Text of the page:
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China Media

Wilders’ Win on Weibo: Hu Xijin and Others Discuss the “Dutch Trump”

Chinese netizens on Weibo have placed Wilders’ victory in a broader geopolitical context.

Manya Koetse

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The Dutch general elections on Tuesday, 22 November 2022, resulted in a victory for the right-wing Freedom Party (PVV). The party, established in 2006, is led by the 60-year-old Dutch politician Geert Wilders who is known for his outspoken populist rhetoric and anti-establishment sentiments.

On Chinese social media, the Dutch election outcome became a topic discussed by some well-known bloggers.

The PVV secured 37 of the 150 seats in the Second Chamber, making it the largest party by a significant margin, followed by the left-wing Groen Links-PvdA (25 seats), center-right liberal VVD (24), and the brand-new centrist party NSC (20). The remaining seats were distributed among eleven other parties, each claiming between 9 and 1 seat in the Second Chamber.

Wilders’ triumph garnered international attention. As reported in 2017, the PVV’s popularity had been steadily increasing for years, drawing particular notice in Chinese media and other international publications in the wake of Trump’s victory and Brexit.

Dutch politician Wilders, referred to as Wéi’ěrdésī (维尔德斯 or 威尔德斯) in Chinese, became a recurring subject in Chinese media, with his success viewed as a harbinger for other elections across Continental Europe.

Wilders and his PVV are known for their strong anti-Islam stance, Euroskepticism, aspirations to significantly limit immigration, and populist commitment to “put the Dutch first.”

On Weibo, the well-known Chinese political commentator Hu Xijin (@胡锡进) wrote a column about Wilders’ win on November 23. Here’s a translation of Hu’s post:

“It shocked Europe, it shocked the West! The Freedom Party led by Wilders, the ‘Dutch version of Trump,’ received the most votes on Wednesday. His slogans and labels are anti-immigrant, anti-Europe, anti-Islam. The leader of the French extreme right-wing political party Le Pen immediately extended his congratulations through social media.”

“The results of the Dutch elections again show that xenophobic and intolerant political retrogressions are like cancer cells spreading across Europe and the West. However, the far-right line will not become the overwhelming new political choice in the West, as many Western societies are painfully going from side to side. Wilders also proposes that the Netherlands should stop providing weapons to the Ukraine, which goes against the mainstream European line. This is something that should be quite popular among Chinese.”

“It’s not clear yet if Wilders will actually become the premier of the Netherlands. Although his party received the most votes he only took about 37 seats of the 150 seats in the Dutch House of Representatives and will need to form a coalition government. Because it’s an extreme rightwing party, whether or not he will be able to pull allies in is hard to say. If Wilders fails, the Netherlands will not rule out a minority government.”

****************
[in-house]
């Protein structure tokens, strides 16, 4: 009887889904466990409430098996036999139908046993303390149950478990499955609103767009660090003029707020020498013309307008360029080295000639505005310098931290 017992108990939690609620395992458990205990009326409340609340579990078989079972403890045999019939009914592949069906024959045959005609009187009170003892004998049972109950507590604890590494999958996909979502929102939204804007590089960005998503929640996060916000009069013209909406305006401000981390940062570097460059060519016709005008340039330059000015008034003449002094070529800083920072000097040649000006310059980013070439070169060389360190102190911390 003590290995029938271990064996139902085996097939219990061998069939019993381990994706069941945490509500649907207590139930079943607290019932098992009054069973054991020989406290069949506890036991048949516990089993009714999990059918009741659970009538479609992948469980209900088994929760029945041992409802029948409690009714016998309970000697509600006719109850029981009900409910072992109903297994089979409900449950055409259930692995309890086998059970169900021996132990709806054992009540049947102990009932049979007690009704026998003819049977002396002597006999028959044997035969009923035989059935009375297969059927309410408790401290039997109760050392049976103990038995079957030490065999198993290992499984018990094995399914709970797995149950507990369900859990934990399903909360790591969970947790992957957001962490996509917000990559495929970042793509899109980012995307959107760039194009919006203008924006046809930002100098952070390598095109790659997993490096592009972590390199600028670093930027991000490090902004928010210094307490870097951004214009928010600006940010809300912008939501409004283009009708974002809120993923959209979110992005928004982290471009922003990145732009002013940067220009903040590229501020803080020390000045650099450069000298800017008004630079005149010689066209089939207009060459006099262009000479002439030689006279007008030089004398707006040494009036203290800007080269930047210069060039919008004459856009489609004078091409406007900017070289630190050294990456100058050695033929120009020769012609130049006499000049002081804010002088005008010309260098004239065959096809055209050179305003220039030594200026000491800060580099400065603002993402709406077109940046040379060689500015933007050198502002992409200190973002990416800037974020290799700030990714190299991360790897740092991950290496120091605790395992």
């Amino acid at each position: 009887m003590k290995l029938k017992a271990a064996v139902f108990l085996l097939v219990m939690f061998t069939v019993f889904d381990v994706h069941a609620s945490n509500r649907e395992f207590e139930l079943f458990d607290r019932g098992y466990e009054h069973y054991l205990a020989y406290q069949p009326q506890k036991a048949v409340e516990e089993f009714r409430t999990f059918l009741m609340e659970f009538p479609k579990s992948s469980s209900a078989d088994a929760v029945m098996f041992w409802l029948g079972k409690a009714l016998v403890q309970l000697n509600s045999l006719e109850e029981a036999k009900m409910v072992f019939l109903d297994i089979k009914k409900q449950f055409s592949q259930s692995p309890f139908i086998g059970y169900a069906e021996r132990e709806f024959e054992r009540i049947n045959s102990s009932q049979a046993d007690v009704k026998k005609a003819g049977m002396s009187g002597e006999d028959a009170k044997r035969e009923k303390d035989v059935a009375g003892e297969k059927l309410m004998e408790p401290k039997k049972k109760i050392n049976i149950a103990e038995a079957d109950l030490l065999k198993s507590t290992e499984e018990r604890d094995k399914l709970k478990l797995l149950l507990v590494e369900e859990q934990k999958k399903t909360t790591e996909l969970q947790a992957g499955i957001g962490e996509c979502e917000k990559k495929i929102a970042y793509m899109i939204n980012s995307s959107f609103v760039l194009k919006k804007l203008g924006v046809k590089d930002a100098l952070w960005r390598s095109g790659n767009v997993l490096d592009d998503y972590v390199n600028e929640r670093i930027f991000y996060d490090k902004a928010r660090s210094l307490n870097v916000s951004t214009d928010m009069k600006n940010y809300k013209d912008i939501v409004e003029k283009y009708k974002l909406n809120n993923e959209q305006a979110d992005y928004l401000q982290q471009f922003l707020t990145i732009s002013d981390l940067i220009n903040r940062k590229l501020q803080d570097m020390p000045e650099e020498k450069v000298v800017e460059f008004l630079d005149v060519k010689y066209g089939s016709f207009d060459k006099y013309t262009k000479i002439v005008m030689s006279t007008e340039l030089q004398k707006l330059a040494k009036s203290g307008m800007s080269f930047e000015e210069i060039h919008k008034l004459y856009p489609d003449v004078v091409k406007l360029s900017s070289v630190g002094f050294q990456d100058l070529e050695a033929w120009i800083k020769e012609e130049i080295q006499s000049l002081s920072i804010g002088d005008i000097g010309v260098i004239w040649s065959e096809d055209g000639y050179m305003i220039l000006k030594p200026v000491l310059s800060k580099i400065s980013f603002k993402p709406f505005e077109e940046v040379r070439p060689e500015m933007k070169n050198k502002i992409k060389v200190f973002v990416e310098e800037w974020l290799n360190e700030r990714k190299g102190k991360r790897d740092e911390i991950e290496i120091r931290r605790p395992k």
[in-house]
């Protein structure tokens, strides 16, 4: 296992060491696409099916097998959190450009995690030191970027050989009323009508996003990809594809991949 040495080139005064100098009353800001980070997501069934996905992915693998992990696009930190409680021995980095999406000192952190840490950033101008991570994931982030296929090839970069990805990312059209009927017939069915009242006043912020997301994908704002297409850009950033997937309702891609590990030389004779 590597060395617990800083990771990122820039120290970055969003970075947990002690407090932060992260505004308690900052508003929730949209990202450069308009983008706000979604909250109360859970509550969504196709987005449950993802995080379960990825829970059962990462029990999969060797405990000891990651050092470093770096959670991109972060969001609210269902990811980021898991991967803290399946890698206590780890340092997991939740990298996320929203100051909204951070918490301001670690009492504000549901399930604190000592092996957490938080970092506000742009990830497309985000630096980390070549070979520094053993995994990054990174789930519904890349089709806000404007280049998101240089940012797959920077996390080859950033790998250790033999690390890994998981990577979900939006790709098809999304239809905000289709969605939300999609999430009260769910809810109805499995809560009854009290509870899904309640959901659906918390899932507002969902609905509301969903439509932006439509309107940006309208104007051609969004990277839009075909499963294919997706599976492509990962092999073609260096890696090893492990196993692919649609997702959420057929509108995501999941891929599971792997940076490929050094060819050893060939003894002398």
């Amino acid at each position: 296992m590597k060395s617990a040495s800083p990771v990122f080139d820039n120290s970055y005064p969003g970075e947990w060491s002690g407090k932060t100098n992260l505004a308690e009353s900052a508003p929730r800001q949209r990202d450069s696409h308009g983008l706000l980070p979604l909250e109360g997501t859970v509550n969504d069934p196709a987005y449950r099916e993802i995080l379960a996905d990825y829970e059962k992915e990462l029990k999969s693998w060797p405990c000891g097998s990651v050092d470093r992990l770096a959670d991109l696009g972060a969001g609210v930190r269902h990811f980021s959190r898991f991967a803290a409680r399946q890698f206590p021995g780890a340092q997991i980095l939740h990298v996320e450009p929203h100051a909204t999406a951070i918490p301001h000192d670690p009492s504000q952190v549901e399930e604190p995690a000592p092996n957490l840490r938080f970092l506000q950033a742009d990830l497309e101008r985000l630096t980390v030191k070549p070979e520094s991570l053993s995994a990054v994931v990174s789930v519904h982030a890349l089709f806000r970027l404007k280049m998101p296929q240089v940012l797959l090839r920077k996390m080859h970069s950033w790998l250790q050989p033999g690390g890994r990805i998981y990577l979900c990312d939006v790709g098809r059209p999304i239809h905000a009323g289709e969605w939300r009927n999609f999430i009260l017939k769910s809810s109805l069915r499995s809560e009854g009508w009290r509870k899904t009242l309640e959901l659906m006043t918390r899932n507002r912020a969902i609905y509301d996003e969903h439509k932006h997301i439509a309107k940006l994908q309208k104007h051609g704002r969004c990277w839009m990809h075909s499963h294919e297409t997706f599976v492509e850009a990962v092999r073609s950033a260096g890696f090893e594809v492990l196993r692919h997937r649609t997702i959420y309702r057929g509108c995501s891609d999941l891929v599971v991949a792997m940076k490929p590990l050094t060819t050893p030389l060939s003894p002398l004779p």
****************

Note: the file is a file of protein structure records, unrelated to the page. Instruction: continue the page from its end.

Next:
“Regardless, the victory of the Freedom Party is a heavy blow to Europe. There are concerns that it will become a model, that it will boost the rise of other extreme right-wing parties on the stage. In short, the West is becoming more and more chaotic and is becoming more lost.”

On Weibo, Hu Xijin’s post about Wilders received hundreds of replies, but many netizens did not agree with his stance on the victory of the Dutch right-wing party.

“You don’t represent the Chinese people,” one commenter wrote: “You just represent yourself. Don’t overstep your boundaries.”

“You’re actually so leftist underneath,” another reply said.

 

“Why did we witness a UK ‘Trump,’ a Brazilian ‘Trump,’ an Argentinian ‘Trump,’ a Dutch ‘Trump’?”

 

Among the numerous comments below Hu’s post, quite a few expressed sympathy for the populist stance advocated by PVV and Wilders. One popular comment reads, “Anti-immigration, anti-EU, anti-Islamic—sounds about right?” “Europe is waking up.”

Another person commented: “Over the past couple of years, the population of Muslim immigrants in Europe and the United States has been rapidly expanding, bringing about serious social problems when it comes to public security, employment, fertility rates, and religious beliefs etc., which has since long been a source of distress for the local population.”

Apart from Hu’s post, Chinese netizens elsewhere on Weibo have also placed Wilders’ victory in a broader geopolitical context. Blogger Xiaosunchu (@小笋初) writes, “Why did America have Trump? Why did we witness a UK ‘Trump,’ a Brazilian ‘Trump,’ an Argentinian ‘Trump,’ a Dutch ‘Trump,’ and so on – all these non-traditional, anti-establishment ‘crazy’ candidates?”

According to Xiaochunchu, the election of these kinds of political figures is a result of a so-called ‘democratic illusion’ (“民主幻觉”) in the West, in which voters are perpetually disappointed in politicians as they end up getting “a different broth but the same old medicine” (“换汤不换药”): the names may change, but the system does not, leading voters to blame themselves for picking the wrong candidates when, in reality, it’s actually deep-rooted political structures that prevent actual change from happening.

Regardless of whether others agree with Xiaochunchu’s idea that voters’ preference for unconventional political figures is linked to a ‘democratic illusion,’ many do acknowledge that ‘Trump-style’ politics represents a broader political trend that began with the election of Donald Trump in 2016.